Cabinet Office raises charity audit threshold for England and Wales
ICAS concerns remain, as the Cabinet Office presses ahead with plans to increase the charity audit threshold for England and Wales from £500,000 to £1 million.
Following public consultation, the Cabinet Office has confirmed it will go ahead with plans to increase the charity audit threshold for England and Wales from £500,000 to £1 million.
This is accompanied by an increase in the threshold for the preparation of group accounts to align with the audit requirement.
These new thresholds are to apply to accounting periods ending on or after 31 March 2015.
The ICAS Charities Committee, in its consultation response, opposed the changes.
The Committee's concerns rest on the quality of evidence provided by the Cabinet Office, which included a simplistic assessment of anticipated savings and insufficient consideration of the risks which could arise from less robust external scrutiny.
Charities are major providers of public services and therefore the increase in the audit threshold seems out of step with the changes. Similarly, the Charity Commission will receive less comfort about the quality of governance and the financial health of the charities affected.
The 4,000 charities believed to fall out of audit will be subject to independent examination. There is no requirement for an independent examiner to identify a charity's internal controls and to test their effectiveness while an auditor must do so. Therefore, we believe that increasing the audit threshold has the potential to increase the risk to charitable assets from poor governance and fraud.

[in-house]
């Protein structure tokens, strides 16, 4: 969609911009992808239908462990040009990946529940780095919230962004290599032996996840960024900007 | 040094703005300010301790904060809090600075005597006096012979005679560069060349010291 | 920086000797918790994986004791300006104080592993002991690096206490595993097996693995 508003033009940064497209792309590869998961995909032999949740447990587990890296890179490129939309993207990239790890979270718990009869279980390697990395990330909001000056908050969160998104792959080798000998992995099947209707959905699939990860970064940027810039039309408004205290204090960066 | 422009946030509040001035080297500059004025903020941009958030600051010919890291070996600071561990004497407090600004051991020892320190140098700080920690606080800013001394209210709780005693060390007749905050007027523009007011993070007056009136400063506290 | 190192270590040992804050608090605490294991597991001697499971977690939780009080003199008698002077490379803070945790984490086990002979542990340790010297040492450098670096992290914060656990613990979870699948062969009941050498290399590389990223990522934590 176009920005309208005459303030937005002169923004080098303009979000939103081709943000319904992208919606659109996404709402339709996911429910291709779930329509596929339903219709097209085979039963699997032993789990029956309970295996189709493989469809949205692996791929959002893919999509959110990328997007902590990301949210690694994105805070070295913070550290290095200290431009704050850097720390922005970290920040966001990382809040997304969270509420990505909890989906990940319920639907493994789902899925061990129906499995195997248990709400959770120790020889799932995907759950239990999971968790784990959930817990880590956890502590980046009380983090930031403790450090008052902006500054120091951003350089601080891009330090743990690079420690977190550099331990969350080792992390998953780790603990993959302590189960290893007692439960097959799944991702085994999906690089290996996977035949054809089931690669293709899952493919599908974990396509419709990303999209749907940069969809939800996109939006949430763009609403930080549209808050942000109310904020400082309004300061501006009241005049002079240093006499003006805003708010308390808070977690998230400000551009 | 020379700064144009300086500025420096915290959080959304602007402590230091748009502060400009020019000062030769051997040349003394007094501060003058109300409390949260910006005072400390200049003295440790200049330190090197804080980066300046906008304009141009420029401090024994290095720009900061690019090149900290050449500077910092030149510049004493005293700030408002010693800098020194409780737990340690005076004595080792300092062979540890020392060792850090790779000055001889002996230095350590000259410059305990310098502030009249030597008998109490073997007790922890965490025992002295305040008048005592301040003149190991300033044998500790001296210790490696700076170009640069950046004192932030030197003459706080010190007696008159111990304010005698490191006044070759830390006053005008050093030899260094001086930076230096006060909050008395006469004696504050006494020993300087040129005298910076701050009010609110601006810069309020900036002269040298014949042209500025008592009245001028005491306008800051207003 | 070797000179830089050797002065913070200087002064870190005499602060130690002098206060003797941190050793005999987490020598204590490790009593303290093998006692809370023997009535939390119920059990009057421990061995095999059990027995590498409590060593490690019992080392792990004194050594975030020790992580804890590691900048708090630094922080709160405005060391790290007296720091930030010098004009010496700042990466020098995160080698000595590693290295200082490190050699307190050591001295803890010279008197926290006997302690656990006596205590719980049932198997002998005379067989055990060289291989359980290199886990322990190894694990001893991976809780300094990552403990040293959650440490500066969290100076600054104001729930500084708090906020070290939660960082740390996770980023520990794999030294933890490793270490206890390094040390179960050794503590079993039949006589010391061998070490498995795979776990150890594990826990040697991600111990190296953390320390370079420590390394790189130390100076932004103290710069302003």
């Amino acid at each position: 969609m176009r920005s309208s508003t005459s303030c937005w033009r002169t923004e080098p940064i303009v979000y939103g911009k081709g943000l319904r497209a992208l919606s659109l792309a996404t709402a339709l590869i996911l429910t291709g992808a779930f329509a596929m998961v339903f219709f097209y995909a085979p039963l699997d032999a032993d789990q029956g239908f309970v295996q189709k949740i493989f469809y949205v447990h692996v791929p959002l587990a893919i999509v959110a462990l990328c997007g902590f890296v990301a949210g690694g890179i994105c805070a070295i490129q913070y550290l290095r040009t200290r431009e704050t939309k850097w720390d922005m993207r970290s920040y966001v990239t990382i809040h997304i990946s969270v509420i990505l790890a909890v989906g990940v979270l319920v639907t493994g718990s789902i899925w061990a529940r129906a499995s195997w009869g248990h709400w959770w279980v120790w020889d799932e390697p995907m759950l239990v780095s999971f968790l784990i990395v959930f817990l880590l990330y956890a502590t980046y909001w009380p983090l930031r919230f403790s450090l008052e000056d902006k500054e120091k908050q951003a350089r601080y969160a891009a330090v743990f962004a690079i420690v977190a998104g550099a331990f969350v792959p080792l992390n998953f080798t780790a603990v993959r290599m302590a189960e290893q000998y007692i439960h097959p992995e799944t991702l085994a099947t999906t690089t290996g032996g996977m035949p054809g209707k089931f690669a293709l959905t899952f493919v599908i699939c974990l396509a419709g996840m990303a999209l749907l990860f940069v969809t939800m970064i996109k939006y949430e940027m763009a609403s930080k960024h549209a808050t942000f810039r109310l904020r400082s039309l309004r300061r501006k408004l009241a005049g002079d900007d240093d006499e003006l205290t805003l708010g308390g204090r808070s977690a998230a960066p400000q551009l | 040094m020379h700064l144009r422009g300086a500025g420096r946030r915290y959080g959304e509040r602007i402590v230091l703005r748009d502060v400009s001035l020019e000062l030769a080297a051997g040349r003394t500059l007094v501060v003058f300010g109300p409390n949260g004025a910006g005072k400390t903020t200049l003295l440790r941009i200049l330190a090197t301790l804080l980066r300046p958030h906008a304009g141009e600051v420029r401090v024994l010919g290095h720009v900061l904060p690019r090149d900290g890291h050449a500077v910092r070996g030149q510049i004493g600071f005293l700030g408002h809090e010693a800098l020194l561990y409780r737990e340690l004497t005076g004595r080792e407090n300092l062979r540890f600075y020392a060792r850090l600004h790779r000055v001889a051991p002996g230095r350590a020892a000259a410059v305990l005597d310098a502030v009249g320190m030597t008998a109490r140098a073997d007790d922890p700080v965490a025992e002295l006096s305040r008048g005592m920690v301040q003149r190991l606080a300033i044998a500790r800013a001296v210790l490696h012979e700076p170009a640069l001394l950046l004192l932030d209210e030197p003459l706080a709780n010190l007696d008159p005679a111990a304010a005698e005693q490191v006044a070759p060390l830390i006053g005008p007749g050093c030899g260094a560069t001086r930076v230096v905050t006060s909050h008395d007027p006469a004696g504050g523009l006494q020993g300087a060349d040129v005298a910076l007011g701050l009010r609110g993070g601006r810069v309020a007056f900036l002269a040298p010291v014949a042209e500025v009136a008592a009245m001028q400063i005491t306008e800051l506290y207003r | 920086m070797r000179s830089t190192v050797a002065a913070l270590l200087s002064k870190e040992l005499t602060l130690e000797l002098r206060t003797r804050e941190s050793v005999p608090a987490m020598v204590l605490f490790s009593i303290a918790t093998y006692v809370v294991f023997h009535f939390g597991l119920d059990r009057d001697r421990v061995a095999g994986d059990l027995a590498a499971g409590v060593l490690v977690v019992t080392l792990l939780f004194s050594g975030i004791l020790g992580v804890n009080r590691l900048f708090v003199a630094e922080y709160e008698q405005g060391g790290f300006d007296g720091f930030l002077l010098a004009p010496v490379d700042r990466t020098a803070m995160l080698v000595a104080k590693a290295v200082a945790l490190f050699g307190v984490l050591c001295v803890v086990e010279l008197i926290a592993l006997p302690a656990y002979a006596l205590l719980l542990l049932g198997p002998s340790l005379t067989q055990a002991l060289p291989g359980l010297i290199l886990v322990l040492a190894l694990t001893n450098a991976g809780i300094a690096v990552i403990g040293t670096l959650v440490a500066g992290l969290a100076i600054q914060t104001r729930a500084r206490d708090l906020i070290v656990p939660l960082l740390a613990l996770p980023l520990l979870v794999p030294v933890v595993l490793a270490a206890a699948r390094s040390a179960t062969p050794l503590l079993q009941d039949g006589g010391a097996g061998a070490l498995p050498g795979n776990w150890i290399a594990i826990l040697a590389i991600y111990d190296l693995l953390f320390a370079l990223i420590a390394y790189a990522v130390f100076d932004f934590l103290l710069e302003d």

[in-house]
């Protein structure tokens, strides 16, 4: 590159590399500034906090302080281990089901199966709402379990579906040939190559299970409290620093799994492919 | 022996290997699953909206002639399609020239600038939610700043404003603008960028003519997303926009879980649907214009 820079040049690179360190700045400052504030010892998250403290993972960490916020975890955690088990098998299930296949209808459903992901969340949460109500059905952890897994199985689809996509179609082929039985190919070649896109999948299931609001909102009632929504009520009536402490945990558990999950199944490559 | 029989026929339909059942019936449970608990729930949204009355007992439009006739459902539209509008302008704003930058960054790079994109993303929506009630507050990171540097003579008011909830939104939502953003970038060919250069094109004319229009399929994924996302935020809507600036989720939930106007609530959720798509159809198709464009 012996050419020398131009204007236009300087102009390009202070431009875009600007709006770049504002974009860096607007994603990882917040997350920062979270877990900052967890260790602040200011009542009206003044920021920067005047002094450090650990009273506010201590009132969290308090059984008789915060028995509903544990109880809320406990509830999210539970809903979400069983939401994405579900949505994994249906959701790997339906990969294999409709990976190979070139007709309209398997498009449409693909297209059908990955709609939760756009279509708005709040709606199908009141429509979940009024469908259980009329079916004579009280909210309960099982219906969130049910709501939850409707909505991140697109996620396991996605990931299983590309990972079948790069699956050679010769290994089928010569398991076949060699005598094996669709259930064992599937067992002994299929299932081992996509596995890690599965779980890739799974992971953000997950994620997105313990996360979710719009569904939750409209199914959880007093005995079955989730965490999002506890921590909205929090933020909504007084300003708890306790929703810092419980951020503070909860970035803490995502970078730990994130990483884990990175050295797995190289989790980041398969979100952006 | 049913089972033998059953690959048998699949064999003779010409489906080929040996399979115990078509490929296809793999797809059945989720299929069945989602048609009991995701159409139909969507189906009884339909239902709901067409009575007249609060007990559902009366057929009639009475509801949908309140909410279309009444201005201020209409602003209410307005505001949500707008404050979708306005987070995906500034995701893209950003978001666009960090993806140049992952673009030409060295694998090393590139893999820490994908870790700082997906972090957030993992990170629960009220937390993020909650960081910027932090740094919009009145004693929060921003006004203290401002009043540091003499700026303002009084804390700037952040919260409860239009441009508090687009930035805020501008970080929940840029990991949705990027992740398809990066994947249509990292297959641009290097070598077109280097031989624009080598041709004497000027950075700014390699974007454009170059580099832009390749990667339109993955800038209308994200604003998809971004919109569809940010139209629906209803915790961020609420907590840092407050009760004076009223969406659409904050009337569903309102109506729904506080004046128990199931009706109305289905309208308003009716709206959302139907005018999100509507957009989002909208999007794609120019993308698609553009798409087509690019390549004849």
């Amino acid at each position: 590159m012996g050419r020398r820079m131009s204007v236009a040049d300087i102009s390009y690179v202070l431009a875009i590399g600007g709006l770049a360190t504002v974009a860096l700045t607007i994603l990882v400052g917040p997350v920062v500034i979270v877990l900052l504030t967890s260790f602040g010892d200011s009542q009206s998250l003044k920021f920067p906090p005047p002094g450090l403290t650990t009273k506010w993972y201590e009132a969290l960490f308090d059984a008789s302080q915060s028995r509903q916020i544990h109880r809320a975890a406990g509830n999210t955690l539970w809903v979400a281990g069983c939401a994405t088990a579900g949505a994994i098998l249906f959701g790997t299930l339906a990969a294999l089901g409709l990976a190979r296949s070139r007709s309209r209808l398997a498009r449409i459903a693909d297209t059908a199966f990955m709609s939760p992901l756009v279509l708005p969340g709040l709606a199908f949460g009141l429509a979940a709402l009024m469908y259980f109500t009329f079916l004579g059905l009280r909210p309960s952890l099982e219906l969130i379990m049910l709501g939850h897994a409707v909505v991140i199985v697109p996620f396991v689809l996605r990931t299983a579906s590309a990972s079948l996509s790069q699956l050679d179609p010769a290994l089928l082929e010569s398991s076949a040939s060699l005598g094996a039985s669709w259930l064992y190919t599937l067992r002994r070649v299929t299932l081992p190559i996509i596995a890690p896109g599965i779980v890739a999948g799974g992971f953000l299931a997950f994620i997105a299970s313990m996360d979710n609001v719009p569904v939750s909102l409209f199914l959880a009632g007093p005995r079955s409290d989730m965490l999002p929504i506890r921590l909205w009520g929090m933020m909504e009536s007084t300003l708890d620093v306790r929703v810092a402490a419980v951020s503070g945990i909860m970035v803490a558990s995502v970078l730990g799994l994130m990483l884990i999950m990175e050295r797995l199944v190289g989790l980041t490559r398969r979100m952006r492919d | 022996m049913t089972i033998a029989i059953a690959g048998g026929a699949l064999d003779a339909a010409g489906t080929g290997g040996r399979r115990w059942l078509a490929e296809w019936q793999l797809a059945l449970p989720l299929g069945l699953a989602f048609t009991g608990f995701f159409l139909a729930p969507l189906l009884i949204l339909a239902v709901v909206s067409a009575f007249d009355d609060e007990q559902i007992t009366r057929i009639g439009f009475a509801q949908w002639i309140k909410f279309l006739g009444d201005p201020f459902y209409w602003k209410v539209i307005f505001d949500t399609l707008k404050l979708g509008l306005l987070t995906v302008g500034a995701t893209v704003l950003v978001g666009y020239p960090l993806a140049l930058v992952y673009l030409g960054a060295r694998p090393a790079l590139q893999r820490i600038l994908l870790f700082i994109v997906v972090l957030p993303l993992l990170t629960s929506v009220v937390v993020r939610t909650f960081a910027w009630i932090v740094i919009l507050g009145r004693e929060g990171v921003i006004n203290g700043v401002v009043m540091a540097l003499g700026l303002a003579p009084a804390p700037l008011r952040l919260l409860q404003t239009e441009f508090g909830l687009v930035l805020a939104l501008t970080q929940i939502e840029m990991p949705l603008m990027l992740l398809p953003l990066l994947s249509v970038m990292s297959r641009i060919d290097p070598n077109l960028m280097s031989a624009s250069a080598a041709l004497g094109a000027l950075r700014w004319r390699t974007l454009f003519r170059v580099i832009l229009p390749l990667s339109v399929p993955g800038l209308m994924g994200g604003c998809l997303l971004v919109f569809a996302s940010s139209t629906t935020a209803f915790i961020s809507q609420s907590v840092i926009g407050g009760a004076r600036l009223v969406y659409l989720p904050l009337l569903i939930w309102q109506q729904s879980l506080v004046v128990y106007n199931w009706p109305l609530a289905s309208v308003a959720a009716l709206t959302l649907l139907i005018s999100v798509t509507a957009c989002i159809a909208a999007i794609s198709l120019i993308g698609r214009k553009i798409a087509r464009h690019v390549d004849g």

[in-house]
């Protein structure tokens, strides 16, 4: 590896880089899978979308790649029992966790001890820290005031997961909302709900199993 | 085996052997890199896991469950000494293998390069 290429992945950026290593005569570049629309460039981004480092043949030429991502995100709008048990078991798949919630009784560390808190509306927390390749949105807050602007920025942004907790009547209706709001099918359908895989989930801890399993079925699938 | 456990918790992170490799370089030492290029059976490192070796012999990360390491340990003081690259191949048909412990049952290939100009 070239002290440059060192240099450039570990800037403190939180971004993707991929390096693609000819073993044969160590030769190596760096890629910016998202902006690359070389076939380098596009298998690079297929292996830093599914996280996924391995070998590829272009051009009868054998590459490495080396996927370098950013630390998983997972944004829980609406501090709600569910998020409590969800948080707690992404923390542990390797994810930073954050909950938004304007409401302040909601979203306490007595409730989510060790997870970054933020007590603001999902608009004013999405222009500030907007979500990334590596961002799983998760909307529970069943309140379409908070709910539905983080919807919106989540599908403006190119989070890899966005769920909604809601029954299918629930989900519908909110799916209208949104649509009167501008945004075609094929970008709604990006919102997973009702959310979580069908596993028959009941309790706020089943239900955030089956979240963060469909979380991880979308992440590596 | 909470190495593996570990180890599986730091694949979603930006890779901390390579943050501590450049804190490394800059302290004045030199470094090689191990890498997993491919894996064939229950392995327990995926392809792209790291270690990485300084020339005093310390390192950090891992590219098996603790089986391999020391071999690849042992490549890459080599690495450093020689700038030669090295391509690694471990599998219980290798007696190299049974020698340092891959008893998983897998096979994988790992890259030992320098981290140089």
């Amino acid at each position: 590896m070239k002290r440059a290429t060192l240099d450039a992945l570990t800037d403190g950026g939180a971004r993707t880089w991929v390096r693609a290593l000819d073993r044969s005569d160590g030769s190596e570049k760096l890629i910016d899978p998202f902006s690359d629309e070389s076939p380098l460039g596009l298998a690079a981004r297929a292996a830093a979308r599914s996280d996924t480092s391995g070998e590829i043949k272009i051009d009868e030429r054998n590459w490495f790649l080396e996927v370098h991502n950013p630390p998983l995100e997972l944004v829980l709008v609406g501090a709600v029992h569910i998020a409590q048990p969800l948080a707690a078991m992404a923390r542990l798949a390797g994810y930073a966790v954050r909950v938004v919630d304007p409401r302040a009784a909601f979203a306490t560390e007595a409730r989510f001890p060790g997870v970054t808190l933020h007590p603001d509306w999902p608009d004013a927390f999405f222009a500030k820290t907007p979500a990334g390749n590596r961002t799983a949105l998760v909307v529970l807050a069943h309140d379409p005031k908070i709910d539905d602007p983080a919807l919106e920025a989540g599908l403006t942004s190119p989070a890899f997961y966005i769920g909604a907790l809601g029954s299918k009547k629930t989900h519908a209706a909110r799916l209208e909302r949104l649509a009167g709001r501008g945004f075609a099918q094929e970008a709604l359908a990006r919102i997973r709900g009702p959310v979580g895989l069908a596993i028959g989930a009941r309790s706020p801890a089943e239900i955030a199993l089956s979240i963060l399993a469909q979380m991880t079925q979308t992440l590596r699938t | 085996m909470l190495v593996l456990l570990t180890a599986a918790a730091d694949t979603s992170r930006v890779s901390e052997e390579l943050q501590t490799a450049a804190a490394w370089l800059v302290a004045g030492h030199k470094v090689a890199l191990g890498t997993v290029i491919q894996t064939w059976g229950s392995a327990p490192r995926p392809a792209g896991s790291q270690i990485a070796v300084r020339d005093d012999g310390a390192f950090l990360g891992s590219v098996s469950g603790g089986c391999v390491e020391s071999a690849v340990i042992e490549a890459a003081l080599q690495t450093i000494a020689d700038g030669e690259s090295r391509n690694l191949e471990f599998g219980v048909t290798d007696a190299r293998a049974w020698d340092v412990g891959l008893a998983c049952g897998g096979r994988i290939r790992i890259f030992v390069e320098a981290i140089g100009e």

|Threshold changes for charities in England and Wales|
The income threshold for audit is to increase from £500,000 to £1 million|
The accounts preparation and audit threshold for group accounts is to increase from £500,000 to £1 million.
The scope for savings may be less than anticipated by the Cabinet Office. Trustees may seek the additional comfort that an audit brings, especially if the charity doesn't employ a qualified accountant or there is a skills gap in relation to finance and accountancy on the trustee board. It is also possible that funders or lenders will make an audit a condition of funding or lending.
Group structures introduce additional risk to a charity's business model and we believe it is important that group accounts continue to be prepared and audited at the level of the current threshold so that a charity's trustees have clear sight of the group's financial position and performance. We also believe that the publication of audited group accounts for charitable groups, with income of more than £500,000, affords an appropriate level of accountability to other stakeholders which would be lost through threshold increases.
The Cabinet Office consultation response sets out the UK Government's conclusions in detail.